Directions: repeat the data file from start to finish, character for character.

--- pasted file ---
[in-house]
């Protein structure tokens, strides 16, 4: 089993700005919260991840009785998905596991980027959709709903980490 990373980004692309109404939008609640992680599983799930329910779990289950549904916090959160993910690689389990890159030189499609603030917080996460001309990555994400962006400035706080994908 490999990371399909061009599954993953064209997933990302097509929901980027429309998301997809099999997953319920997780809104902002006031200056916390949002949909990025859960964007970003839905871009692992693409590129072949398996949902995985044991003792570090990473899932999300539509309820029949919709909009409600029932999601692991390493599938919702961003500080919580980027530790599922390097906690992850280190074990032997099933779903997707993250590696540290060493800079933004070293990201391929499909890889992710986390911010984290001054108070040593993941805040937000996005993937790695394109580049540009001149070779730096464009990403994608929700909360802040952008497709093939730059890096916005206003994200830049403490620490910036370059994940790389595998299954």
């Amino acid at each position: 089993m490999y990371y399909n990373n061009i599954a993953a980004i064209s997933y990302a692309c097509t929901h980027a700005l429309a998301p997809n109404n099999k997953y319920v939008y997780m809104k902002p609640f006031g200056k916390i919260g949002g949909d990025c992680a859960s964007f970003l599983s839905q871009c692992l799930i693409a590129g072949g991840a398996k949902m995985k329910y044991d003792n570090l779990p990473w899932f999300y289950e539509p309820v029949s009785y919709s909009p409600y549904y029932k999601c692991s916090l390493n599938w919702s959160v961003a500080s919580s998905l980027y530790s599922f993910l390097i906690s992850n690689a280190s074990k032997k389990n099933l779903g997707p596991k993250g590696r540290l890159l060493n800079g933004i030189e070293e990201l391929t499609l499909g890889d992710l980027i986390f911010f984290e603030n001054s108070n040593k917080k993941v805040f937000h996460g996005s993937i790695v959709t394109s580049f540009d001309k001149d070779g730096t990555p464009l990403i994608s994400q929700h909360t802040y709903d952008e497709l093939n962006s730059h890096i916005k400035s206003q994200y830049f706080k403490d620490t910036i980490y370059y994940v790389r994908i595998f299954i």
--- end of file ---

[in-house]
């Protein structure tokens, strides 16, 4: 089993700005919260991840009785998905596991980027959709709903980490 990373980004692309109404939008609640992680599983799930329910779990289950549904916090959160993910690689389990890159030189499609603030917080996460001309990555994400962006400035706080994908 490999990371399909061009599954993953064209997933990302097509929901980027429309998301997809099999997953319920997780809104902002006031200056916390949002949909990025859960964007970003839905871009692992693409590129072949398996949902995985044991003792570090990473899932999300539509309820029949919709909009409600029932999601692991390493599938919702961003500080919580980027530790599922390097906690992850280190074990032997099933779903997707993250590696540290060493800079933004070293990201391929499909890889992710986390911010984290001054108070040593993941805040937000996005993937790695394109580049540009001149070779730096464009990403994608929700909360802040952008497709093939730059890096916005206003994200830049403490620490910036370059994940790389595998299954």
């Amino acid at each position: 089993m490999y990371y399909n990373n061009i599954a993953a980004i064209s997933y990302a692309c097509t929901h980027a700005l429309a998301p997809n109404n099999k997953y319920v939008y997780m809104k902002p609640f006031g200056k916390i919260g949002g949909d990025c992680a859960s964007f970003l599983s839905q871009c692992l799930i693409a590129g072949g991840a398996k949902m995985k329910y044991d003792n570090l779990p990473w899932f999300y289950e539509p309820v029949s009785y919709s909009p409600y549904y029932k999601c692991s916090l390493n599938w919702s959160v961003a500080s919580s998905l980027y530790s599922f993910l390097i906690s992850n690689a280190s074990k032997k389990n099933l779903g997707p596991k993250g590696r540290l890159l060493n800079g933004i030189e070293e990201l391929t499609l499909g890889d992710l980027i986390f911010f984290e603030n001054s108070n040593k917080k993941v805040f937000h996460g996005s993937i790695v959709t394109s580049f540009d001309k001149d070779g730096t990555p464009l990403i994608s994400q929700h909360t802040y709903d952008e497709l093939n962006s730059h890096i916005k400035s206003q994200y830049f706080k403490d620490t910036i980490y370059y994940v790389r994908i595998f299954i």